Before beginning my novel
Sherman's Mistress in Savannah,
I knew of several popular Civil War novels, and for perspective mention them in the Preface (see below).
For my second Civil War novel, I decided to change the war's outcome by invoking time travel. Turns out this is a
well trod genre of civil war fiction, and in the Preface to my second novel I list many (if not all) the books in
print using this theme.
There are in fact many novels plotted against the backdrop of the U.S. Civil War, more than I ever imagined. Until a few years ago almost all were published by royalty publishers, but in the last few years self-published Civil War fiction has also blossomed. In addition to my novel, others include
The Long Road Home, by Nick West,
and Where the Mockingbird Sang, by David Atwood.
Down Every Dark Valley, by Ronnie Seals. (Self-publishing no longer carries the stigma of past years; see WSJ article
How I Became a Best-Selling Author.)
There are several lists of civil war fiction available on the internet, though none is up to date and comprehensive. One of the best lists, because it rates the books by readers' opinions, is
Goodreads Civil War Fiction. Another recommended site, among the most comprehensive, is
Guide to Civil War Novels.
I have included many titles of the genre in this web site (sidebar), with links to Amazon.com.
The Red Badge Of Courage (1895), to quote one critic, "has long been considered the first great 'modern' novel of war"; it is also the one most likely to be read in school, as part of course curriculum. Now out of copyright, the entire text is freely available on the internet (click on the book title above). The blockbuster of all civil war fiction is of course Margaret Mitchell's
Gone With the Wind. GWTW spawned a sequel by Alexandra Ripley,
Scarlett, published in 2007. (Reviews on Amazon.com of the sequel are much lower (3.1/5) than for GWTW (4.7/5)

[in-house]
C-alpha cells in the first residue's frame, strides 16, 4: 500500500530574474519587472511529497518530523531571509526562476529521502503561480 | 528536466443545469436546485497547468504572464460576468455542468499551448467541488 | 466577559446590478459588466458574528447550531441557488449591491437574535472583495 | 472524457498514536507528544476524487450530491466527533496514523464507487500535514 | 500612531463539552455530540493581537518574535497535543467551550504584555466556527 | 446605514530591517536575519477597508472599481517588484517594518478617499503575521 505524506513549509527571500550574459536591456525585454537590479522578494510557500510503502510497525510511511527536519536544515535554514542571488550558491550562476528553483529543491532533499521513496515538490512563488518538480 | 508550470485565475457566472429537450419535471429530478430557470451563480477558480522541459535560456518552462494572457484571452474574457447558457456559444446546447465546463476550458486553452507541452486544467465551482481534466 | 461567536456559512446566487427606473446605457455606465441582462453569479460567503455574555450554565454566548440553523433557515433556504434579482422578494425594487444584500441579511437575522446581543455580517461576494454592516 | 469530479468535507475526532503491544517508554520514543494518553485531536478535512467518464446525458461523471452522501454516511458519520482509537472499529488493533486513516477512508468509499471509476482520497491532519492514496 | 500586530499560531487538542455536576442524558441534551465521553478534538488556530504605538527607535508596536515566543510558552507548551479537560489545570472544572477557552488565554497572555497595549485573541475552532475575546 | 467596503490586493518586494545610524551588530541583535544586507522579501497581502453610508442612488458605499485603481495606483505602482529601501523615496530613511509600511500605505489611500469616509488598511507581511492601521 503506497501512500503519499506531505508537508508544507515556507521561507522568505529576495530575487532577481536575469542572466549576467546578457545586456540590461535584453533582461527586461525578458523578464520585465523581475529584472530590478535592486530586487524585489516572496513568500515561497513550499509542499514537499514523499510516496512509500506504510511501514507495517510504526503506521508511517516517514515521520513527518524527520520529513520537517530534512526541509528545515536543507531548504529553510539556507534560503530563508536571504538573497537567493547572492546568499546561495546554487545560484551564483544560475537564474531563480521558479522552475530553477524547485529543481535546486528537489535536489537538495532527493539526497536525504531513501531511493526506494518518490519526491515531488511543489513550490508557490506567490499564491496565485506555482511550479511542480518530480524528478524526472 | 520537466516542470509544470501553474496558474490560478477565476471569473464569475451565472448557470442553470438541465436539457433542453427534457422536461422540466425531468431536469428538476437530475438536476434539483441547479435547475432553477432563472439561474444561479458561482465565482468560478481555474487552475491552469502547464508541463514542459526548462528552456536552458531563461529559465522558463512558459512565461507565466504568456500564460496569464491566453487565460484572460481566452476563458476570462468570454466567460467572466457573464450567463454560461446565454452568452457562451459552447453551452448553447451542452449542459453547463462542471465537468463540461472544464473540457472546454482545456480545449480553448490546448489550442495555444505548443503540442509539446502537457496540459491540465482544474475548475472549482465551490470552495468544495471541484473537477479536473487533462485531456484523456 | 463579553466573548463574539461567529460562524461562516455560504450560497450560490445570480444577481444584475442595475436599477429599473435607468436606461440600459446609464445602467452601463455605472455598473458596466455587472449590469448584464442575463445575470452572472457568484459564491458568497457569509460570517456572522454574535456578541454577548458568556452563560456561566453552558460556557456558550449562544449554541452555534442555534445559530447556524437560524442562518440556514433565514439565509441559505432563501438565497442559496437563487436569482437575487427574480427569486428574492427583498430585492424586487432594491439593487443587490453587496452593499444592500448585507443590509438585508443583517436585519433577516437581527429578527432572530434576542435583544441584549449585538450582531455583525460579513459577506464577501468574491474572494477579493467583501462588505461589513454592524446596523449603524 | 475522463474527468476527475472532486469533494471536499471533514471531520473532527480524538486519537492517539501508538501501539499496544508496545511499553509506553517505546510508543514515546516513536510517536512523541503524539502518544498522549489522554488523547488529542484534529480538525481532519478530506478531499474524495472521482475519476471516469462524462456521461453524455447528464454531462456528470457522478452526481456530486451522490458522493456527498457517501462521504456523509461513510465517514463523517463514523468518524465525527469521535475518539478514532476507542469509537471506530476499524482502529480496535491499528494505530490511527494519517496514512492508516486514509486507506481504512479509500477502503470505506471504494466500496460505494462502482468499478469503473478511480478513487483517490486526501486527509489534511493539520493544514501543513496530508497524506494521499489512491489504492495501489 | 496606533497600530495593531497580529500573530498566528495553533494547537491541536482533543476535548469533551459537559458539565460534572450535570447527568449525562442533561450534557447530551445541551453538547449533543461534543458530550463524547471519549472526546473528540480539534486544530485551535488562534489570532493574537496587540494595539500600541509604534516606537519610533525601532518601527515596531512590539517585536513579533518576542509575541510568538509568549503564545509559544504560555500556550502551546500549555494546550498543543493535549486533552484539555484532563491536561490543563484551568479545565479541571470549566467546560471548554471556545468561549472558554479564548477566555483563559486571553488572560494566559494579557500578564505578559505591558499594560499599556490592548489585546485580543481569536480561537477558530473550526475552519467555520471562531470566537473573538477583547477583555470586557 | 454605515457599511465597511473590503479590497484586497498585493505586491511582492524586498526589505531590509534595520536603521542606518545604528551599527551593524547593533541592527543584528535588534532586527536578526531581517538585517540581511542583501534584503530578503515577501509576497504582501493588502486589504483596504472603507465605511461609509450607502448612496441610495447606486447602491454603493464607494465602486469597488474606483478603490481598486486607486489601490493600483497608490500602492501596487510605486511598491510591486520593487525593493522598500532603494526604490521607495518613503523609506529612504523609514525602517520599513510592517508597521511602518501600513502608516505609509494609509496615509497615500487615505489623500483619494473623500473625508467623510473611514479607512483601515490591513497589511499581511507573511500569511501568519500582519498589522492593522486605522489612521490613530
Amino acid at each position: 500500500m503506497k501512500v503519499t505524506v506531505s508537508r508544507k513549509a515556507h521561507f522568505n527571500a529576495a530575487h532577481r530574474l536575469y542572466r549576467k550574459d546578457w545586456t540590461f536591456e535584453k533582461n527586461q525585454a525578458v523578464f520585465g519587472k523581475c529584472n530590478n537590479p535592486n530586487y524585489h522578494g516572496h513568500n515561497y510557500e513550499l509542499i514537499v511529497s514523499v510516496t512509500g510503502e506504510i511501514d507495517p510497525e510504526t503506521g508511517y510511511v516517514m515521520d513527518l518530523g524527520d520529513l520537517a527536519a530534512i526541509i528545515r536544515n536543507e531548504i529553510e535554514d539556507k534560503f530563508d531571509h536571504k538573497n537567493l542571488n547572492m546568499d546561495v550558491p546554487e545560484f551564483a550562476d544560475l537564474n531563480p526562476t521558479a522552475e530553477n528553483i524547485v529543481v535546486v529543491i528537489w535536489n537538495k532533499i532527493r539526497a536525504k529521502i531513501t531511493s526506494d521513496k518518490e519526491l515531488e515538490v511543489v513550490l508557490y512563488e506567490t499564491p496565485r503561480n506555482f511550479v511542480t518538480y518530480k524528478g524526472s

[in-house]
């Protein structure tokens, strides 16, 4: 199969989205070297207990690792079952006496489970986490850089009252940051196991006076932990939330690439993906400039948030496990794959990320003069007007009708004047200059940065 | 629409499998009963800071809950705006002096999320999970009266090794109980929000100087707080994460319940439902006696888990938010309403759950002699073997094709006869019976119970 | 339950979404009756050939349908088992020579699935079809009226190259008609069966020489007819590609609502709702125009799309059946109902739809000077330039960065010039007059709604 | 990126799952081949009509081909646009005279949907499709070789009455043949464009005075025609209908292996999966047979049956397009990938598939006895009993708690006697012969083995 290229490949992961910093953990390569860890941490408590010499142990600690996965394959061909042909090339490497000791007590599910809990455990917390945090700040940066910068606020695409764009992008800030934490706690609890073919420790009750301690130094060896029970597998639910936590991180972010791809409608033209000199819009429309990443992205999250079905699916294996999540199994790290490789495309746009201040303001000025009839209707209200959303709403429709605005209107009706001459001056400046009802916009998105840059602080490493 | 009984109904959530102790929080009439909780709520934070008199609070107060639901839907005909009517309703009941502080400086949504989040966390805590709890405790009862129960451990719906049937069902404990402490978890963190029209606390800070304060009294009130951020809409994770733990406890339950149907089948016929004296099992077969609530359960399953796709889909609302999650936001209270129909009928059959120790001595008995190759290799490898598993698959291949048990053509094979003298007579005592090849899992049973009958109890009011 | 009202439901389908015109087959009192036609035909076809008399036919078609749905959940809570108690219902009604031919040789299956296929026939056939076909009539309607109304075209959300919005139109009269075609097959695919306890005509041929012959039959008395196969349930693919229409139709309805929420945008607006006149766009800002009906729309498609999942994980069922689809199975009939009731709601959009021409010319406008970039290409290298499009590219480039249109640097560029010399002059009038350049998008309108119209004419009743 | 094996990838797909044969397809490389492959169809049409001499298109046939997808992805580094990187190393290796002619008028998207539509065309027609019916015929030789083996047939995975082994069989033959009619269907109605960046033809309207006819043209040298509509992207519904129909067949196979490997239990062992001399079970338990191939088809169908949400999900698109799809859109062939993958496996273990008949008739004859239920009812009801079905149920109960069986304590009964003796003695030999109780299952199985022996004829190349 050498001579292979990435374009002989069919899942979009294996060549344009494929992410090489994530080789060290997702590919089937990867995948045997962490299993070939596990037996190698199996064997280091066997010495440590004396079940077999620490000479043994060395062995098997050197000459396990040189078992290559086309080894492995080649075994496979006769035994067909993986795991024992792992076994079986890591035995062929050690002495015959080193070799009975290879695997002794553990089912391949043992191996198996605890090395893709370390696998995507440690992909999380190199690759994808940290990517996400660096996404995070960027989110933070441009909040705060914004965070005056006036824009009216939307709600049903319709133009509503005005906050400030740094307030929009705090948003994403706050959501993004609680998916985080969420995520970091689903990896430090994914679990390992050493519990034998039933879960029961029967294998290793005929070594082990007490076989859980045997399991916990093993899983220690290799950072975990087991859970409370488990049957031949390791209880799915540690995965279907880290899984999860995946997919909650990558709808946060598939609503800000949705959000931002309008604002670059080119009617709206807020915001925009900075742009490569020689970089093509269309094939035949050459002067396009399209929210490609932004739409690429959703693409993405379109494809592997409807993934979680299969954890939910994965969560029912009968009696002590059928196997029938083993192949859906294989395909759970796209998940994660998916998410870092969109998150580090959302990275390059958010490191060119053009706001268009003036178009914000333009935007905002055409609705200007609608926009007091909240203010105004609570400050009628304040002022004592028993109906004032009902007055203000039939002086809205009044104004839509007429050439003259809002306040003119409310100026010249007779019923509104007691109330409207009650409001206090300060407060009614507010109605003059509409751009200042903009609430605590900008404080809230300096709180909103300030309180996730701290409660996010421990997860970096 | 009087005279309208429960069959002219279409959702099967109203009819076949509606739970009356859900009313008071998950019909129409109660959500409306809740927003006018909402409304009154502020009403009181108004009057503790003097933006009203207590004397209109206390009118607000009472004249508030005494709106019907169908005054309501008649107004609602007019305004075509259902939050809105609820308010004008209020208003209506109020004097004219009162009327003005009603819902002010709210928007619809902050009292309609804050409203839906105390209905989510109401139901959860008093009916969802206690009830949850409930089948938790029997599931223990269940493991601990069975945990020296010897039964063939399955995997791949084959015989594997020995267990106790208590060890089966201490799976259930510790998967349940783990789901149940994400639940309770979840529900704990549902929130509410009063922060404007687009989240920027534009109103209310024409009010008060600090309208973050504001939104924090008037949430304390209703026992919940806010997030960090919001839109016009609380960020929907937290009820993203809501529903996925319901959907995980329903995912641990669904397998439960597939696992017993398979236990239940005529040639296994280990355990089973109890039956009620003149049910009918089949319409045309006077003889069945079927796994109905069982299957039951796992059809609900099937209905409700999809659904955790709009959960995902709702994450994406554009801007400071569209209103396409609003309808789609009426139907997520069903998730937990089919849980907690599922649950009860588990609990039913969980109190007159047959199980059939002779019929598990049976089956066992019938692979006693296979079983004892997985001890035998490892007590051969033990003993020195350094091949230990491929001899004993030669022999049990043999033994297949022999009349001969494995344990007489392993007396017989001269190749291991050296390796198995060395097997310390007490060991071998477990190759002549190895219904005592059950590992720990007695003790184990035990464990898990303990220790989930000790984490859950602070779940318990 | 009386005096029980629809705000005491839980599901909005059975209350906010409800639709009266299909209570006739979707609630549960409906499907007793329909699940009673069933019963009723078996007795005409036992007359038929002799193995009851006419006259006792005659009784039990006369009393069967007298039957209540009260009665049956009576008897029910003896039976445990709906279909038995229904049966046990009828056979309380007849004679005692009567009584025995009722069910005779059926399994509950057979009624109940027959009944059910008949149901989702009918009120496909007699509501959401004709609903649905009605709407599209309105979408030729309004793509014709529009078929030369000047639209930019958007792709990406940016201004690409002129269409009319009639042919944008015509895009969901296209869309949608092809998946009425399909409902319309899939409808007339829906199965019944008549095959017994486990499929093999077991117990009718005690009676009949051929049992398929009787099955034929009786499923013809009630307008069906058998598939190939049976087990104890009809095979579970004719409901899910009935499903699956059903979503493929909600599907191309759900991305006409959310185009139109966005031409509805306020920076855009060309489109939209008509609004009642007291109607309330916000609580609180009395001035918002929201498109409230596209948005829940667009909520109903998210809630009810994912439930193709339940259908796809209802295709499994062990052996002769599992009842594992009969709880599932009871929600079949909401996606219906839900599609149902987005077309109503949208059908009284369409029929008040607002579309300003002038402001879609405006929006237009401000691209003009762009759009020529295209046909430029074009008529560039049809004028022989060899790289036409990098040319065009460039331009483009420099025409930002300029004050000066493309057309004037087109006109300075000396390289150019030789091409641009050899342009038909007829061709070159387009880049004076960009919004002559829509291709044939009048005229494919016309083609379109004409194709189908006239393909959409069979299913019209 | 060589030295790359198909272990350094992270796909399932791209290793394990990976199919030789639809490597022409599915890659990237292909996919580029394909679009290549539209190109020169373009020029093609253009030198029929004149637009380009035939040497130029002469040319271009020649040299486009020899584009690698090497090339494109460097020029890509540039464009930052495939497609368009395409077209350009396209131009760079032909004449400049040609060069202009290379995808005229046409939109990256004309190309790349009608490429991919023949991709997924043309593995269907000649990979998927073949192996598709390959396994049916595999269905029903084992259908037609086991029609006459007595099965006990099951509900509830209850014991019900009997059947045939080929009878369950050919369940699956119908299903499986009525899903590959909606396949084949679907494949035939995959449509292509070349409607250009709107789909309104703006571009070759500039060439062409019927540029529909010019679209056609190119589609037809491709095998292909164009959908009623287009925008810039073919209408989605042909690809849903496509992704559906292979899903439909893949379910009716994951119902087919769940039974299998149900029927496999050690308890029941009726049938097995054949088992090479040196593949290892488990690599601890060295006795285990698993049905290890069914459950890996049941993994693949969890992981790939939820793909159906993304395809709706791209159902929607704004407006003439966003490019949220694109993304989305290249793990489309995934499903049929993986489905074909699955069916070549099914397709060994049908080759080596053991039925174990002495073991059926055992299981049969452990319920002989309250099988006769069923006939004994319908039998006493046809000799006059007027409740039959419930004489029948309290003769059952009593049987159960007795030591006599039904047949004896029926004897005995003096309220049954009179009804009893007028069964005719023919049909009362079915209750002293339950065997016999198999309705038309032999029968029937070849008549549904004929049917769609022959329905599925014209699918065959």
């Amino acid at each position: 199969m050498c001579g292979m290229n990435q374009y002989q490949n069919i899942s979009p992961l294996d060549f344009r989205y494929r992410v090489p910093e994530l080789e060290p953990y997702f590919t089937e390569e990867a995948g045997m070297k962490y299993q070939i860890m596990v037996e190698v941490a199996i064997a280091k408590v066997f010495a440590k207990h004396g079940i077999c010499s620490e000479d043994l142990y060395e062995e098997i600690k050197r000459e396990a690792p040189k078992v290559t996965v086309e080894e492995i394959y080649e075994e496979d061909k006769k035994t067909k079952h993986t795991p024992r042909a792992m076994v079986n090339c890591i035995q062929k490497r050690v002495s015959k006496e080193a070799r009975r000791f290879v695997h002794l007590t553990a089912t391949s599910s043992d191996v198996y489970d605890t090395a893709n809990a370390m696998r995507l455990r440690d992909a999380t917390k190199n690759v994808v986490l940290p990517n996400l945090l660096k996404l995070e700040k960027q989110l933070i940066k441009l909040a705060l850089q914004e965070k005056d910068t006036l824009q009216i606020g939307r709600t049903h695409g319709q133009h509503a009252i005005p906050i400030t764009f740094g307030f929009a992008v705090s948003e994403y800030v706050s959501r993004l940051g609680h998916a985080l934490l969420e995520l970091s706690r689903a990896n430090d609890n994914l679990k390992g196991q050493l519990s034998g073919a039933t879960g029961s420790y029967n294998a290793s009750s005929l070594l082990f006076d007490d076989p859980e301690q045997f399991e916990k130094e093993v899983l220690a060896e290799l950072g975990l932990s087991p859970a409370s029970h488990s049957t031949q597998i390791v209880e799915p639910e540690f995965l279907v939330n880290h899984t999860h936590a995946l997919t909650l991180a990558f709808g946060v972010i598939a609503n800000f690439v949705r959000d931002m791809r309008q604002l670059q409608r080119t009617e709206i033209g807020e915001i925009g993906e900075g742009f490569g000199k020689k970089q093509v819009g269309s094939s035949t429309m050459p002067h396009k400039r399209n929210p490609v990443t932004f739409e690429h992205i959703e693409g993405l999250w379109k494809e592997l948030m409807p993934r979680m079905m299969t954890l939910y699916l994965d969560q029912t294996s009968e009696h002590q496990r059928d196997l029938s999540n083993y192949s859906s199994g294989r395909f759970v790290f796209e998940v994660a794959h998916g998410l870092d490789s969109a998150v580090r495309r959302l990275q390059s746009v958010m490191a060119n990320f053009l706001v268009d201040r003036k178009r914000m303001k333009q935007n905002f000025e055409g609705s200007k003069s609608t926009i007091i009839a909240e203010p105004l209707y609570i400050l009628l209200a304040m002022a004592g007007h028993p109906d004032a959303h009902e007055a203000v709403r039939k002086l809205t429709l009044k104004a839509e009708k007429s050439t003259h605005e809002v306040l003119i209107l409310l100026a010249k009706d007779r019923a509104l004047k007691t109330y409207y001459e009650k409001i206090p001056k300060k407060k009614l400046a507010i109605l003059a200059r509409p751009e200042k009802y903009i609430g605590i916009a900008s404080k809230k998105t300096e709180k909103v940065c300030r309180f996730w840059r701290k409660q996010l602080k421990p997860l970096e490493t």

In the more modern era, consensus seems to point to Michael Shaara's The Killer Angels as the best of the genre. Jeff Shaara has taken up where his father left off, with three civil war era novels. Several others have written 3 or more civil war novels (listed below). The most prolific is James Reasoner, who has 10 books in his American Civil War Battle Series. Reader reviews of all these books can be found on Amazon.com.
- Jeff Shaara: Gods and Generals; The Last Full Measure; A Blaze of Glory
- John Jakes: North and South; Love and War; Savannah: Or a Gift for Mr. Lincoln
- Newt Gingrich (former Speaker of the House and contender for the 2012 Republican
presidential nomination) and William R. Forstchen (Professor of History at Montreat College, in Montreat, North Carolina): Gettysburg Trilogy (Gettysburg; Grant Comes East; Never Call Retreat) and The Battle of the Crater.
- Howard Bahr: The Judas Field; The Year of Jubilo; The Black Flower
- Bernard Cornwell: Rebel; Copperhead; Battle Flag
- James Reasoner: Manassas; Shiloh; Antietam; Chancellorsville; Vicksburg; Gettysburg; Chickamauga; Shenandoah; Savannah; Appomattox
- Harry Turtledove: The Guns of the South; How Few Remain; Fort Pillow. Harry Turtledove (his real name) has written dozens of "alternate history" books, including several that involve a victorious Confederate Nation in an era long after the Civil War. A list of Turtledove's "Southern Victory" books, as this group is called, can be found on the Harry Turtledove Wikipedia web site.
The list also includes two collections of Civil War Stories. Ambrose Bierce's
Civil War Stories were written during and after the war, and includes the classic
An Occurrence at Owl Creek Bridge.
Chickamauga and Other Civil War Stories is by Shelby Foote. Foote was a fiction writer before he gained fame for his epic 3-volume
The Civil War: A Narrative, and his wry commentary on Ken Burns' Emmy Award-winning documentary The Civil War.
At the bottom of this web page is a list of all the lakesidepress Civil War web sites.